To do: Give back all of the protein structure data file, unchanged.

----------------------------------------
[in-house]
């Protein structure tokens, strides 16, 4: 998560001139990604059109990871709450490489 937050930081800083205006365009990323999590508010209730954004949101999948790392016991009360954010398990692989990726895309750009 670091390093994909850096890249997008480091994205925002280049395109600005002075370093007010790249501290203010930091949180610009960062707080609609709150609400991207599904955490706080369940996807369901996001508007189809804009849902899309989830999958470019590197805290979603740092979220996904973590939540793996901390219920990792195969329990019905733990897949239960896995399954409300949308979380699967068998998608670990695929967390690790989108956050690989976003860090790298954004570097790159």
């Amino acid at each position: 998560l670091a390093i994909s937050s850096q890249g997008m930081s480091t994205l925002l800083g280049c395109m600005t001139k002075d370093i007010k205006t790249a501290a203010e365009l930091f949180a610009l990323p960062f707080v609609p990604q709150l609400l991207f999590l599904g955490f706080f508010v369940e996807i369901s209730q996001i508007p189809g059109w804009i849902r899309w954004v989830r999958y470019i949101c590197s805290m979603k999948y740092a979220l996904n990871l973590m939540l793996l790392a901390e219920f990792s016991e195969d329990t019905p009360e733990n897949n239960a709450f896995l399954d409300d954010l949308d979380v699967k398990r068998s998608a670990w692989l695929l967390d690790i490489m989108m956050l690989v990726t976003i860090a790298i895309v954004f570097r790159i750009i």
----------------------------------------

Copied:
[in-house]
């Protein structure tokens, strides 16, 4: 998560001139990604059109990871709450490489 937050930081800083205006365009990323999590508010209730954004949101999948790392016991009360954010398990692989990726895309750009 670091390093994909850096890249997008480091994205925002280049395109600005002075370093007010790249501290203010930091949180610009960062707080609609709150609400991207599904955490706080369940996807369901996001508007189809804009849902899309989830999958470019590197805290979603740092979220996904973590939540793996901390219920990792195969329990019905733990897949239960896995399954409300949308979380699967068998998608670990695929967390690790989108956050690989976003860090790298954004570097790159």
């Amino acid at each position: 998560l670091a390093i994909s937050s850096q890249g997008m930081s480091t994205l925002l800083g280049c395109m600005t001139k002075d370093i007010k205006t790249a501290a203010e365009l930091f949180a610009l990323p960062f707080v609609p990604q709150l609400l991207f999590l599904g955490f706080f508010v369940e996807i369901s209730q996001i508007p189809g059109w804009i849902r899309w954004v989830r999958y470019i949101c590197s805290m979603k999948y740092a979220l996904n990871l973590m939540l793996l790392a901390e219920f990792s016991e195969d329990t019905p009360e733990n897949n239960a709450f896995l399954d409300d954010l949308d979380v699967k398990r068998s998608a670990w692989l695929l967390d690790i490489m989108m956050l690989v990726t976003i860090a790298i895309v954004f570097r790159i750009i």